In the mid-'60s, veteran saxophonist Al Sears ran the Arock and Sylvia labels, which put out a couple dozen or so obscure New York soul records. Typically, Kent manages to make a CD out of its catalog, the 28 tracks split about half between 1962-1966 singles and previously unissued sides. In fact, much of the unreleased material was sung by unidentified demo singers, and although Kent has identified a few of these with confidence, three cuts are for the time being ascribed to "unknown." Often this kind of thing is something that only die-hard genre specialists can hear in one sitting, but though it'll be those collectors that comprise this disc's listenership, it's better than the average such archival anthology. You have to stare long and hard at the track listing for any of these names to ring bells, though some might recognize two of the "demo singers," Marie Knight (who did the original of "Come Tomorrow," covered by Manfred Mann for a British Invasion hit) and Sam Hawkins (who had a 1965 Top Ten R&B hit with "Hold on Baby"). Sterling Magee, represented by pretty straight soul tunes, might be better known to latter-day listeners as half of the blues duo Satan & Adam, who had some indie success in the 1990s. The name of Van McCoy pops up too, as the singer and songwriter of "Too Much," a 1964 single credited to the DC Playboys. Still, despite the relative anonymity of the other contributors, there's some good period pop-soul here, sometimes with a gospel feel. The Corvairs sound halfway between the Drifters and Gene Pitney on "A Victim of Her Charms"; Tutti Hill sounds a lot like Mary Wells on the original version of "He's a Lover," which Wells herself covered in 1965; two of Joan Moody's tracks are pretty accurate Supremes imitations; Gene Burks sounds like an early Stax artist on "Can't Stand Your Fooling Around"; and Garrett Saunders' "A Day or Two" is an upfront imitation and rewrite of Chuck Jackson's "Any Day Now," if an enjoyable one. The numerous demos are as a whole considerably inferior to the singles in both production and the quality of the songs, but it's interesting to hear a sparse piano-voice-dominated demo of Knight's "Come Tomorrow," though the single from which Manfred Mann learned the song isn't here, as it came out on a different label. The Larks, who do the 1964 single "For the Love of Money" here, by the way, are a different Larks than the group who did the hit "Cool Jerk," though "For the Love of Money" isn't a bad tune all the same.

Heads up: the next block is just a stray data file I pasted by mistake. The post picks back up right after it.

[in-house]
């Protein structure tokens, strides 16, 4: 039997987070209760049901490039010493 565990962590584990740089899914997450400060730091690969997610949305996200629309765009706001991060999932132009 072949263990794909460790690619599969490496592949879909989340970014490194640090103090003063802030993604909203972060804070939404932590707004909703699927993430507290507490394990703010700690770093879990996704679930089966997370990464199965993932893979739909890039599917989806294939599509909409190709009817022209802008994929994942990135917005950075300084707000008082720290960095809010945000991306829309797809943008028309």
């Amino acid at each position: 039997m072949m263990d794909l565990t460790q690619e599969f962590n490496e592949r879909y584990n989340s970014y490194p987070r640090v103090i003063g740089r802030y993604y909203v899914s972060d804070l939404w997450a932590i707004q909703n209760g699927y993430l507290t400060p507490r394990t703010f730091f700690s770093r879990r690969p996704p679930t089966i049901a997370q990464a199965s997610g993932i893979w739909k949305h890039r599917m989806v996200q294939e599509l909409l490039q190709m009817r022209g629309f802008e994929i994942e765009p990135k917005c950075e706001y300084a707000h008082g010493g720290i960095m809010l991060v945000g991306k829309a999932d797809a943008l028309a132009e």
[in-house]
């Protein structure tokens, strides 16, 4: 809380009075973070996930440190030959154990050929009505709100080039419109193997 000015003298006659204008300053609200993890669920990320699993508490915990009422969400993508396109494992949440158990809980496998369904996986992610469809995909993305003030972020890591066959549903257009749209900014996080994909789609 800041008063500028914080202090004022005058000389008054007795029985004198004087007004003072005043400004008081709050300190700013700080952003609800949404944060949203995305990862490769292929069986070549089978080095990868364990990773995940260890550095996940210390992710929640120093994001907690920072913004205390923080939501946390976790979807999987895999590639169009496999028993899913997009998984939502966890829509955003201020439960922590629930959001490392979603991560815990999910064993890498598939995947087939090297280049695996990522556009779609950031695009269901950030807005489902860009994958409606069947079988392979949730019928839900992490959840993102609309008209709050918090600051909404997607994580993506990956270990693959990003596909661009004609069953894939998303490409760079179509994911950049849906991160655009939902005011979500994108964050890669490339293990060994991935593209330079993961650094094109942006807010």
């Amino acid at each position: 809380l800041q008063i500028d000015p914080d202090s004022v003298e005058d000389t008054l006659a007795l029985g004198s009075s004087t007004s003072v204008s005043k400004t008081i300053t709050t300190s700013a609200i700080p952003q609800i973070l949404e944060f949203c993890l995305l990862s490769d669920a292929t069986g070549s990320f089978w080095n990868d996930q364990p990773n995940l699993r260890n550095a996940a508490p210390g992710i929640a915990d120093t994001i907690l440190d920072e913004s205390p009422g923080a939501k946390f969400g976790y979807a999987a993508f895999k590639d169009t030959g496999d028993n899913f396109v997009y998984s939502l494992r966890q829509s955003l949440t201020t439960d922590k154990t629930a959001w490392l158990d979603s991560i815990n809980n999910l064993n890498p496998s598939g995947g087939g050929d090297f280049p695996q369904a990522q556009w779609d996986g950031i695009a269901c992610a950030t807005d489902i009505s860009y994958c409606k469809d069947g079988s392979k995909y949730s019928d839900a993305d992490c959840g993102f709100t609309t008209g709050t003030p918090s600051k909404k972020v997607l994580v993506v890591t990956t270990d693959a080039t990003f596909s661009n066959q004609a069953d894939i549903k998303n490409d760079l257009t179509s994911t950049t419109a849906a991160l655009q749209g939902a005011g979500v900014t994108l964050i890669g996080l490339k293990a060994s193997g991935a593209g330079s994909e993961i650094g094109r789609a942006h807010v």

AllMusic Review by Richie Unterberger